Indeed.  With Preet’s ouster inevitable, regardless of any earlier promises that he could stay, Preet’s refusal to resign is probably an intentional statement.  It’s unlikely that he’s protesting a broken promise; that would make him look weak or naive.  He’s neither.  Delays and non-prosecution of Trump favorites are likely suspects, nicely hidden in all the kerfluffle, a variation on the ABC Murders. Despite the laudatory comments online about how “tough” Preet was with Wall Street, he was really its good friend. Which would make any intentional interference noteworthy.

  14. Rayne says:

    This is some unprofessional bullshit.

    Tweet - James Gleick, 11-MAR-2017

    You know what occurred to me when I read this “burrowed” bit? Sessions isn’t just cleaning house because the USAs “serve at the pleasure of the President.” He’s eliminating what he believes are pests.

    Which leads me to wonder the race/ethnicity/gender makeup of the 46 U.S. Attorneys he’s removing from office. This is a reasonable concern given this Attorney General was too racist to be a federal judge and this White House is fine with legislation which discriminates based on genetics.

    The President may offer appointments as patronage plums or as opportunities to shape execution of policy, but he doesn’t get to violate the Constitution or laws in doing so.

    • Charles says:

      It’s especially humorous considering where the phrase comes from. Bush political appointees who suddenly wanted to become career civil servants when the Administration was up.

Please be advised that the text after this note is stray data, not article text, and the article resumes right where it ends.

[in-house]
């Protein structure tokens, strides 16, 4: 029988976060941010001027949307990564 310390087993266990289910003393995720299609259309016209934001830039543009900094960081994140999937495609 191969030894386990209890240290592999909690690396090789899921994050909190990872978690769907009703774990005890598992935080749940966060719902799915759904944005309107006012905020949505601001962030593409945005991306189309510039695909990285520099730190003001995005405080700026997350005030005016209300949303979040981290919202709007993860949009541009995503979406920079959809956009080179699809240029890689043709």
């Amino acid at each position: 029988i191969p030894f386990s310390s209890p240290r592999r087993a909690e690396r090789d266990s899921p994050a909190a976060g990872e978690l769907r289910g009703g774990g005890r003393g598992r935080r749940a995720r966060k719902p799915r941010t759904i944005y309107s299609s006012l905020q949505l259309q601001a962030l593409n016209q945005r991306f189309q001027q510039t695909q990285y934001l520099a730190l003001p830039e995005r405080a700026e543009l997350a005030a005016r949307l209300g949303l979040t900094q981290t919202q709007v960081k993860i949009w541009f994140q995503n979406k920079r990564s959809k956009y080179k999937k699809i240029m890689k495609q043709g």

When Republicans accuse people of doing something, one  can be sure they’re the guilty party, and projecting their guilt onto others.

  15. earlofhuntingdon says:

    Burrowed? Projection has always been a Republican weapon. I wonder if Sessions is referring not to Obama’s appointees but to the Bush appointees who converted to bureaucratic slots so that they could stay on, left behind in the manner of Operation Gladio operatives, so that they could assure that their departments remained true to Republican aims in spite of there being a Democratic president?

    True to form, Team Trump is not tied to reality or to governance. Its language plays to the mob; its actions, hidden, are mob-like. As Henry Giroux has said, this administration is at war with democracy. They should not be the only ones on the battlefield.